Woods “City Sun Eater in the River of Light”

Woods

City Sun Eater in the River of Light

[Woodsist; 2016]

RATING: 9

As I watched Woods put on a stellar show at the Turf Club in St. Paul, Minnesota on Tuesday night, I had a strange image cross my mind during the performance of one of their latest tracks, “Can’t See It All”. As the song’s brooding bass line slink into my psyche, an image of a snake entered my mind. It seemed like a random vision, and I chuckled to myself at the weird places my brain can take me during a concert. But as I watched the band continue to play a set composed largely of material off of their latest, City Sun Eater in the River of Light, I began to think about how this band has been able to slither its way through the past decade, shedding skin with each album and returning with a fresh new take on psychedelic folk rock.

The little lo-fi band from Brooklyn, New York has slowly evolved over the course of their eight album run, but the transformation has been a subtle and natural progression. From their quaint lo-fi beginnings to their psychedelic explorations, the band finally reached what seemed their apex with the 2014 folk-pop masterwork, With Light and With Love. Instead of trying to recreate the magic, the band has found new ways to present their memorable melodies on City Sun Eater in the River of Light.

With their 60s hazy folk sound still intact, the band chose to dabble into reggae and Ethiopian jazz. For the Woods initiated, the addition of saxophones, trumpets, and flutes may be a bit jarring, but the band pulls it off without a hitch. This isn’t a band trying to pull a 180; instead, it’s a band learning how to bring more depth and complexity to their already stirring experiments in pop. A major element in coalescing the band’s folk melodies with Afro-centric explorations is the sneaky bass work of Jarvis Taveniere. Summoning the spirits of 70s Afro-beat, he creates a brooding backbone that lurks just below the surface of each track.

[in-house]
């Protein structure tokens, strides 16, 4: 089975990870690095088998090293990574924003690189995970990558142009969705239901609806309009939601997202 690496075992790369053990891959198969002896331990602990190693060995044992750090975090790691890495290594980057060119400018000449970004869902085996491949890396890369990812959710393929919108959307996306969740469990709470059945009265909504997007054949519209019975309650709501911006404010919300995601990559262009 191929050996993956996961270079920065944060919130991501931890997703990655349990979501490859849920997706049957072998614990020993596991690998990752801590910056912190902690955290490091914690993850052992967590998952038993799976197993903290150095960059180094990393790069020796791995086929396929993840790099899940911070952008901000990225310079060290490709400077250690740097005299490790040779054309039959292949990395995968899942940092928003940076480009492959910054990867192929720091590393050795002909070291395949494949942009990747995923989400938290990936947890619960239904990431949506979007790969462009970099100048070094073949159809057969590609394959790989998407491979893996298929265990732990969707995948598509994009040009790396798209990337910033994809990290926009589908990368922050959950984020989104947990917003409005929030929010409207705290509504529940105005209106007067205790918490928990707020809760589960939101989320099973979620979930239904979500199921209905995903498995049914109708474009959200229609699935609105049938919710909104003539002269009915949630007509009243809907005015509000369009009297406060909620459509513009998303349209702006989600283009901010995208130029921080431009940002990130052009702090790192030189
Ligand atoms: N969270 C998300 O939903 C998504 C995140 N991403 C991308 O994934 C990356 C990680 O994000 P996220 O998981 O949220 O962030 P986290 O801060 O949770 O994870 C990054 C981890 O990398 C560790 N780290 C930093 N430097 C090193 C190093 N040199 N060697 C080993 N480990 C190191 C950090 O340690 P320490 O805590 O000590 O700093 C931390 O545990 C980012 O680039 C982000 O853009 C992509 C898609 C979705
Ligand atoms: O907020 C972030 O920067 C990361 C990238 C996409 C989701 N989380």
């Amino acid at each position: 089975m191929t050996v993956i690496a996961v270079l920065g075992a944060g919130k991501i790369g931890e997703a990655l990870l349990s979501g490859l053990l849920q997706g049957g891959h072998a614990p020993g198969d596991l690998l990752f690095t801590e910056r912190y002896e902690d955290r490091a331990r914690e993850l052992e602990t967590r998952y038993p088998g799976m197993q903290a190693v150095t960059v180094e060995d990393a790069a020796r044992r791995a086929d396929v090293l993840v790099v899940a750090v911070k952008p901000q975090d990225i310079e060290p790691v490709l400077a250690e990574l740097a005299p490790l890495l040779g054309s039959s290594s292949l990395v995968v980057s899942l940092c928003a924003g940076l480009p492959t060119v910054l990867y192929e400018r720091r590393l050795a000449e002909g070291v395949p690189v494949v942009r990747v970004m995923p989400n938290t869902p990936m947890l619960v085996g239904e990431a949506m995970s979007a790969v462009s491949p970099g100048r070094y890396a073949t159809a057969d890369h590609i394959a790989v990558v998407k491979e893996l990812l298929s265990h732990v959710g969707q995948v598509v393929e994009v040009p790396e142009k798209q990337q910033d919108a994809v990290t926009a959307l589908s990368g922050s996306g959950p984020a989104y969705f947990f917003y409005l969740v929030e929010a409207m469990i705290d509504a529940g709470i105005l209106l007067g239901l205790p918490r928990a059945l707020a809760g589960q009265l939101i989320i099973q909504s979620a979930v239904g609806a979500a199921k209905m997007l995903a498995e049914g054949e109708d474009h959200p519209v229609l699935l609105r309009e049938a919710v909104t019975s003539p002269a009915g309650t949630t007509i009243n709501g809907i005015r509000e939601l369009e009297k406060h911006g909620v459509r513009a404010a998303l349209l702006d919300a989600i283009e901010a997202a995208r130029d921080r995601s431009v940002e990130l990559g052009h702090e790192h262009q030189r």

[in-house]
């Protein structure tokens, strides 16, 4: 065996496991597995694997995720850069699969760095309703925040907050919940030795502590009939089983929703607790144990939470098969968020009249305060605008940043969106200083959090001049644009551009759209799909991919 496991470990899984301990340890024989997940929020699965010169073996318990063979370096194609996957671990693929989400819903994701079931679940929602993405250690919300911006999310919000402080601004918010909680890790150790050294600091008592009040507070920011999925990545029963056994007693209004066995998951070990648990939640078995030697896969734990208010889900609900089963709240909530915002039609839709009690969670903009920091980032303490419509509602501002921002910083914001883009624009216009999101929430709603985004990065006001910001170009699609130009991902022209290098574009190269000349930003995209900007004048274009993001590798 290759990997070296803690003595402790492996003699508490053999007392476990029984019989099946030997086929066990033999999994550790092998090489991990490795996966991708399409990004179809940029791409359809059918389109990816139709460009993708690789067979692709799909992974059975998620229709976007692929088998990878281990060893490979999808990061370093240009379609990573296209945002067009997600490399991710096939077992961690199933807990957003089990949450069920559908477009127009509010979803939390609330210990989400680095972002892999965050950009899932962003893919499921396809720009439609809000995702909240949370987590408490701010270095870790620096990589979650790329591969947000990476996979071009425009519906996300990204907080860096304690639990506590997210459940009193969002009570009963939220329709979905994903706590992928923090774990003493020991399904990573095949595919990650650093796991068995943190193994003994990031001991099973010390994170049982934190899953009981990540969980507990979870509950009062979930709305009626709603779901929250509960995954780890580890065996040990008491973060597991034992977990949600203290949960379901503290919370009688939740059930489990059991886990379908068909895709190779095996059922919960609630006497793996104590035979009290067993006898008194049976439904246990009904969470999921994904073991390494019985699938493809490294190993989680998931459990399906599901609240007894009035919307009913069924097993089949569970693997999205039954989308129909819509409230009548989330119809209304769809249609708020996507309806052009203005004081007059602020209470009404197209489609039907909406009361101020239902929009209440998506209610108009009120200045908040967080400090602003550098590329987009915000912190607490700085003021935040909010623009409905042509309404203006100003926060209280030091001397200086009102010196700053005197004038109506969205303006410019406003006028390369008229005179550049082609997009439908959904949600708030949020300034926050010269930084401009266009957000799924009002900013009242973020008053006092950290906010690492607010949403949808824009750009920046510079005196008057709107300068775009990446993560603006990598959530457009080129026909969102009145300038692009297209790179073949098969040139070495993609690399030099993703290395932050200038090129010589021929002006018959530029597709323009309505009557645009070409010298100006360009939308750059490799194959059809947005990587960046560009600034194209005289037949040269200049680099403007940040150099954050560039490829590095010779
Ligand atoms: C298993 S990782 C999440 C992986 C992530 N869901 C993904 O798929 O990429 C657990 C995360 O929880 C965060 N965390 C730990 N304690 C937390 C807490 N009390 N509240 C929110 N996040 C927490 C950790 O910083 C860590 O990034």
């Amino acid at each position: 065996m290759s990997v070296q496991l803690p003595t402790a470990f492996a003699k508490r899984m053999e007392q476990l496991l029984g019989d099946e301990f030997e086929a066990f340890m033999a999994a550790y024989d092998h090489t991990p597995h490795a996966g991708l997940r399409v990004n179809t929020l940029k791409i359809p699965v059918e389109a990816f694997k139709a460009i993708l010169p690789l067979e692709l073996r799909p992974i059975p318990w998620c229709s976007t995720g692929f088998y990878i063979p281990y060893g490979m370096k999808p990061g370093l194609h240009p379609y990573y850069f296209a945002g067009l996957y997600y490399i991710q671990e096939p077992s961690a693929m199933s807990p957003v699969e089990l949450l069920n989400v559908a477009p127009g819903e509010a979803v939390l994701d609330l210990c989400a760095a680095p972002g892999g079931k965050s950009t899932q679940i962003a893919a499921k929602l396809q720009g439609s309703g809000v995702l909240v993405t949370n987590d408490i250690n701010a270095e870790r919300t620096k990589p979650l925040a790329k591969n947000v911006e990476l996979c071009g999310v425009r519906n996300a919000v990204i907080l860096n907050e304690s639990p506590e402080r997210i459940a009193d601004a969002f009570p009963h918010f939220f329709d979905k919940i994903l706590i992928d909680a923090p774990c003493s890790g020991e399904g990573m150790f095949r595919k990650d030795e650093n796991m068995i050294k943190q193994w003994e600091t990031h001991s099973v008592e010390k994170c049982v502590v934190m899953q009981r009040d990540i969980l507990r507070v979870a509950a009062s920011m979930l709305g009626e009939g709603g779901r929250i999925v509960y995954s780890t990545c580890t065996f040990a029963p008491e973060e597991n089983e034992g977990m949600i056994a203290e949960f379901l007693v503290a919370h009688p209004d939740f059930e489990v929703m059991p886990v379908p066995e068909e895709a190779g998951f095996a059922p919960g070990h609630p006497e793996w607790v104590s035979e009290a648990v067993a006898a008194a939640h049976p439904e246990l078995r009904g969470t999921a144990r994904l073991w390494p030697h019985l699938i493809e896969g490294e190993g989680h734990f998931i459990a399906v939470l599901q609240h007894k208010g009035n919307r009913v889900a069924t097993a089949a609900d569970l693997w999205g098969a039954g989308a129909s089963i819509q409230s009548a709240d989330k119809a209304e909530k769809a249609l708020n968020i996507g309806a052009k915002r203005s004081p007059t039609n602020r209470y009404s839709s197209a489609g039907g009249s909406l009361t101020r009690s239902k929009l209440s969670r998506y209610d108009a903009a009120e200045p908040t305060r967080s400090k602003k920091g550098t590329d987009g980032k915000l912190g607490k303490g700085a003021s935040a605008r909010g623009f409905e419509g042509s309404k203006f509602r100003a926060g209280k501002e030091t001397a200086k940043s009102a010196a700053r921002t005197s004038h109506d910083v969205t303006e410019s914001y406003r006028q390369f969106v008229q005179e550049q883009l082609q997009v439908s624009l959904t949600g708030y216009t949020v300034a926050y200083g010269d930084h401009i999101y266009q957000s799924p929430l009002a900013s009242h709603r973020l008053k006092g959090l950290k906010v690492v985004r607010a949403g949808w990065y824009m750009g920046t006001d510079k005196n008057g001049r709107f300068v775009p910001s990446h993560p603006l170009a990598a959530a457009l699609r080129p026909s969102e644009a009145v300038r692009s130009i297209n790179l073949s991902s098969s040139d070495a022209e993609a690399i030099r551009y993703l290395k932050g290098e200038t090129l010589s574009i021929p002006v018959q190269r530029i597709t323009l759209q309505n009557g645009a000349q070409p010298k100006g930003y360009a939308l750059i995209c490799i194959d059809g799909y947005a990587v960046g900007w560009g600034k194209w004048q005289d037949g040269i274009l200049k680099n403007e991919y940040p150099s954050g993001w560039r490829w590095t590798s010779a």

“The Take”:

Taveniere also shines in other avenues of the album, from his jaunty guitar riffs to his spacey production. If With Light and With Love was a chance for front-man Jeremy Earl to shine with his pop sensibilities, then City Sun Eater in the River of Light is Taveniere taking the helm and driving this caravan into the feral environs of deepest Africa. Taveniere has been allowed to run loose on past albums with mixed results (At Echo Lake) but Earl has figured out how to guide these explorations back toward the center.

“Can’t See It All”:

The result is an album that is experimental while still instantly memorable. Woods have proven once again that they are one of the most crafty, industrious bands out there today, and if City Sun Eater in the River of Light is any sign, this snake-like band has many more skins to shed.

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